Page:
I find that varying over the counter medications make the tinnitus unbearably worse (ASA, Aleve, cold remedies) and some herbal remedies (St Johns Wort).
My understanding tinnitus is constant and permanent. I believe I got mine from antibiotics - which tinnitus can be a side effect. Although it may quieten down at times or roar up - it never goes away.
I would track the times and days that your ear is ringing and see of there is a pattern and connection to something else. Look at diet, OTC's, medications, electronics and other health issues.
There is ‘white noise’ hearing aids that are suppose to help and there is a biofeedback therapy thing you can do (that supposedly helps). I just cope by have ear plugs in tuned to a talk radio station or music. I always have to have some kind of distracting noise around me - to drown out the ringing.
I've had the vertigo thing on and off - Dr's usually say it's a sinus thing and refer to an OTC that makes the tinnitus worse (*sigh*). But get it checked out.
posted by what's her name at 7:04 AM on May 24, 2012

Please see your family doctor/PCP first, and ask for a referral to an ENT. That way your doctor will have a record of your symptoms (should they crop up again, or be indicators of something unconnected to ear issues) and you will have a referral in hand to go see someone who specializes in cases where vertigo and tinnitus are common symptoms of ear-related issues.

FWIW, it's my understanding that these are both symptoms of Meniere's, as mentioned above.

I think you'll get *best* results from an ENT visit. But your regular family doc/PCP should be made aware of what's going on with your health.
posted by MonkeyToes at 8:05 AM on May 24, 2012

The ENT can (and should) send a report to your GP. It's standard practice. Unless you have an HMO that requires a referral to a specialist, there is no reason to waste an appointment at the GP when it's 99% likely that you need to see the ENT.
posted by COD at 8:40 AM on May 24, 2012

You're awfully young for Meniere's disease... so that may not be what's happening here. If you do have a good relationship with a primary care doctor, I'd start there. If not, start with an ENT.
Some things you should try to quantify/explain for the doctor:
* How long does the vertigo last? (A few minutes? An hour?)
* Does anything in particular bring it on? Anything make it go away?
* Do you have any hearing loss?
* Any sinus/cold symptoms?
* Any vertigo or dizziness apart from these episodes that are linked to the tinnitus?
* Any feeling of fullness in the ear? Any pain? For how long?
* Any link to headaches/migraines?

IANAD, just someone who's been dealing with this stuff for a while. The more precisely you describe the symptoms, the better the odds of getting a correct diagnosis.
posted by tuesdayschild at 8:47 AM on May 24, 2012

Meniere's isn't, so far as I am aware, strongly correlated with age. A 25 year old is about as likely to have it as a 50 year old. I have no idea if this is Meniere's but I don't think her age makes much of a difference in the probability.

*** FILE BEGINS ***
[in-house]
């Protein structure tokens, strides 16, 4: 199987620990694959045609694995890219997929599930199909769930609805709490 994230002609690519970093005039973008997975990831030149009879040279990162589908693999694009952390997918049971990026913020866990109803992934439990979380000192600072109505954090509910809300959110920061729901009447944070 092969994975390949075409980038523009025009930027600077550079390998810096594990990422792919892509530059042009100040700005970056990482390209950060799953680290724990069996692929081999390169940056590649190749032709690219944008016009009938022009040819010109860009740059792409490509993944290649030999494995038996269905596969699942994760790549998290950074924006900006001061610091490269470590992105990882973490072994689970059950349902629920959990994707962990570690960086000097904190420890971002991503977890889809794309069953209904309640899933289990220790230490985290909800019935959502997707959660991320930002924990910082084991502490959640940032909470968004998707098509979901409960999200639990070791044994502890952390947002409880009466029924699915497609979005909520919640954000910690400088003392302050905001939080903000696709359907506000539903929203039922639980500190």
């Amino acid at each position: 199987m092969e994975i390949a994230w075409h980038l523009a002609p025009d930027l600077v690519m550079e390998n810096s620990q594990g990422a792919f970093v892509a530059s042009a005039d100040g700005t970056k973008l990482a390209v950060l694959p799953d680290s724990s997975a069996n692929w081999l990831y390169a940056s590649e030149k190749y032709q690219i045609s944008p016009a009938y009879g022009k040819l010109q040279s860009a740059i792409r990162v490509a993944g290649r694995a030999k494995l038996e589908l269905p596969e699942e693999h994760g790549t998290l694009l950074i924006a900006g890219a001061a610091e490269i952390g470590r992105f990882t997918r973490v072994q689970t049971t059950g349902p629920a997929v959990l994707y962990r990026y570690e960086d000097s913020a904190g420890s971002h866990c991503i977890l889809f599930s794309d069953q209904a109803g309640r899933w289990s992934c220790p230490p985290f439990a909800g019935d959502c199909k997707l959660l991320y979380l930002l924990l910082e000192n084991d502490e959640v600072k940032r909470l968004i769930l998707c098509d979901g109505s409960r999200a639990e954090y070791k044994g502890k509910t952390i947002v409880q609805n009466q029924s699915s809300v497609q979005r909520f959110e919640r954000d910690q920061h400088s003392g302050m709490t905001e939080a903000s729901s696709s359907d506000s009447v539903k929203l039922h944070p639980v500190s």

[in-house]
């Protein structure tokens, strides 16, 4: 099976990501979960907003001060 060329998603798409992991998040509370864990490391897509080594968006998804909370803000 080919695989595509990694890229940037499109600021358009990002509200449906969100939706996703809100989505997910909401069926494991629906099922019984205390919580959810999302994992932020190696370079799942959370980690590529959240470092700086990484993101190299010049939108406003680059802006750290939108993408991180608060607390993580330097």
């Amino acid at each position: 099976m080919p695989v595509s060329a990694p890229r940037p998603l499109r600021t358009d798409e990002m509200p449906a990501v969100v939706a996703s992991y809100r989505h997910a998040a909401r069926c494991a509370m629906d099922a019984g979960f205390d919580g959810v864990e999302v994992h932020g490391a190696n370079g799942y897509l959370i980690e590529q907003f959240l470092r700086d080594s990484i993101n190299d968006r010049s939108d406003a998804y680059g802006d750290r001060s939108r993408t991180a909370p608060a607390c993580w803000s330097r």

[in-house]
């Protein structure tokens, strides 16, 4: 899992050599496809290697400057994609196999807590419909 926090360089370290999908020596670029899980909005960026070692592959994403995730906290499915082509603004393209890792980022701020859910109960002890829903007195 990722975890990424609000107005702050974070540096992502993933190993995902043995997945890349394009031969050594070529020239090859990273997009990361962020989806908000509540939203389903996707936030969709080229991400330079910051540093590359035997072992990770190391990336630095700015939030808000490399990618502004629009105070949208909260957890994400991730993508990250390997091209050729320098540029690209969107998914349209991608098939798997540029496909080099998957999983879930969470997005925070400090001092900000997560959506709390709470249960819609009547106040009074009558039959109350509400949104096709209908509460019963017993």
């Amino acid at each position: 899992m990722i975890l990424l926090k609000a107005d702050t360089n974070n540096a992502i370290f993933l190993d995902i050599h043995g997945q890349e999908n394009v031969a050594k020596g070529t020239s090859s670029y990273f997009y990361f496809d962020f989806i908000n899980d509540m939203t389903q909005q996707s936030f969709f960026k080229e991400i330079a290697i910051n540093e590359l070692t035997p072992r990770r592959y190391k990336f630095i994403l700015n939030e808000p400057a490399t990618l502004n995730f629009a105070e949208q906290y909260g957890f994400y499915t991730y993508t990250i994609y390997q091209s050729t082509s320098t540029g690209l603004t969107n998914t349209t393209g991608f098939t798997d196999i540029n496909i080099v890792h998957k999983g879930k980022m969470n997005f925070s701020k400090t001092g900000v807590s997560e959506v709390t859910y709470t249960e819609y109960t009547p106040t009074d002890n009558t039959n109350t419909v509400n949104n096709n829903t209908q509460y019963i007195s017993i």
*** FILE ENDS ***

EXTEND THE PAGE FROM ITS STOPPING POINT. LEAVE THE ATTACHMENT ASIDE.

posted by Justinian at 2:16 PM on May 24, 2012

As a lot of other people have said, you need to get an MRI. You could have a Chiari Malformation, which is a condition where your cerebellum is too big for the bone pocket it sits it. This blocks the flow of your cerebro spinal fluid, and can lead to all kinds of unpleasant effects, both short-term and long-term. My wife had this - surgery to correct was 18 months ago and she has fully recovered; all her symptoms are gone.
posted by Irontom at 5:24 AM on May 25, 2012

I find my tinnitus is strongly affected by caffeine and alcohol. You might want to try cutting out all coffee (even decaf), tea (herbal teas are OK, but no black or green or white tea), colas (including "decaf") chocolate, and alcohol, and see if this helps your tinnitus. I found it helped tremendously.

The other thing that really helps me is chiropractic care. Your TMJ may also be helped by a good chiro.

However, given all the other conditions people have listed above, I'd get an OK from a GP to get chiropractic care before going, as there are some chiros who won't properly refuse to adjust you if you have a spinal problem they could make worse, so you should be seen by a GP first. If you can, try to find a chiro who does "Gonstead" treatments. They are chiros who have additional training, and who use a much more specific adjustment protocol, only adjusting specific places rather than cracking your whole spine. However, there aren't a lot of Gonstead chiros, they tend to be both busy and expensive (because they are GOOD!), and your insurance may not cover their costs.
posted by jcdill at 9:18 AM on May 30, 2012

An update: I had an appointment with the GP last Tuesday and was given Antivert and Sudafed for the symptoms, until I see the ENT doctor later this month.

The doctor thinks something may be blocking the Eustachian tube, hence the Sudafed to drain everything, but my symptoms haven't subsided at all. On the contrary, my ear has been ringing constantly and deafeningly since Wednesday. I've had a little vertigo, but it was milder and didn't last long, likely due to the Antivert.

The ENT doctor will do vestibular testing and hearing tests when I go. Are follow-up appointments common? I'll be taking classes out of town for the duration of July, but I can come back in the afternoon for appointments if needed (~1 hour drive).
posted by cp311 at 11:26 AM on June 4, 2012